This Organic Life: Confessions of a Suburban Homesteader by Joan Dye Gussow

After reading Michael Pollan’s The Omnivore’s Dilemma this past summer, I wanted to do a bit more reading about sustainable living. Luckily, Pollan has posted a reading list on his website, which included Gussow’s This Organic Life, written in 2001.

Joan Gussow does not beat around the bush. She manages to live almost entirely off the vegetables and fruit she and her husband grow in their suburban backyard and spends most of the book telling you how she does it. It’s not an easy task, but she maintains that people don’t think hard enough anymore about where their food comes from. Gussow wants to be an example that raising your own vegetables and fruit year round can be done, even in New England. Eating locally grown food makes the most sense environmentally, ecologically, and economically. She demonstrates that with her careful research into food transportation. Transporting asparagus from South America in the winter (out of season) costs more in energy calories in shipping than you’d get eating it. Plus that asparagus will probably lack flavor having been refrigerated for at least a few days. Not to mention the impact on the farmers growing the produce in South America.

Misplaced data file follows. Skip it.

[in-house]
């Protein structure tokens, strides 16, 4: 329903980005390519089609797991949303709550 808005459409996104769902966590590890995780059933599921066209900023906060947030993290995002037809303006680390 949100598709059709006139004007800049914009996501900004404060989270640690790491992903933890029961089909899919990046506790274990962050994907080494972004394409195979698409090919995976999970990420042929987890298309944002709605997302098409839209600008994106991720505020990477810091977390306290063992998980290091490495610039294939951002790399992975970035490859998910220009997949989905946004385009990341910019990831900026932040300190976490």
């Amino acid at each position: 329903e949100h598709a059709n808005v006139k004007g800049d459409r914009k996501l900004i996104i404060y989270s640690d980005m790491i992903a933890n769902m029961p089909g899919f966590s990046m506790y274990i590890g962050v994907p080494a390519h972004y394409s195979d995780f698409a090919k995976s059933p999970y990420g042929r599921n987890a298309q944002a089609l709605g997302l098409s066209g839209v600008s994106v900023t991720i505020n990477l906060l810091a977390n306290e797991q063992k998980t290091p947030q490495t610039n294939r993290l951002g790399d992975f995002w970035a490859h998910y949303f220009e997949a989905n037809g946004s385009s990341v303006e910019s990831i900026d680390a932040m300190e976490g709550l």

I only wish that Gussow’s book had a little more focus. She covers many subjects: buying her first and then second home, moving into her second home, planting the gardens at each home, the problems within the food system of the US, and the death of her husband. It goes back and forth in time, even within a chapter, and it can be confusing at times. Plus she can come across a little holier than thou and she seems behind the times, even taking into account this was written in 2001. Nevertheless, her overall message is clear and a good one and the passion that came through when she talks about her garden makes this book worth reading.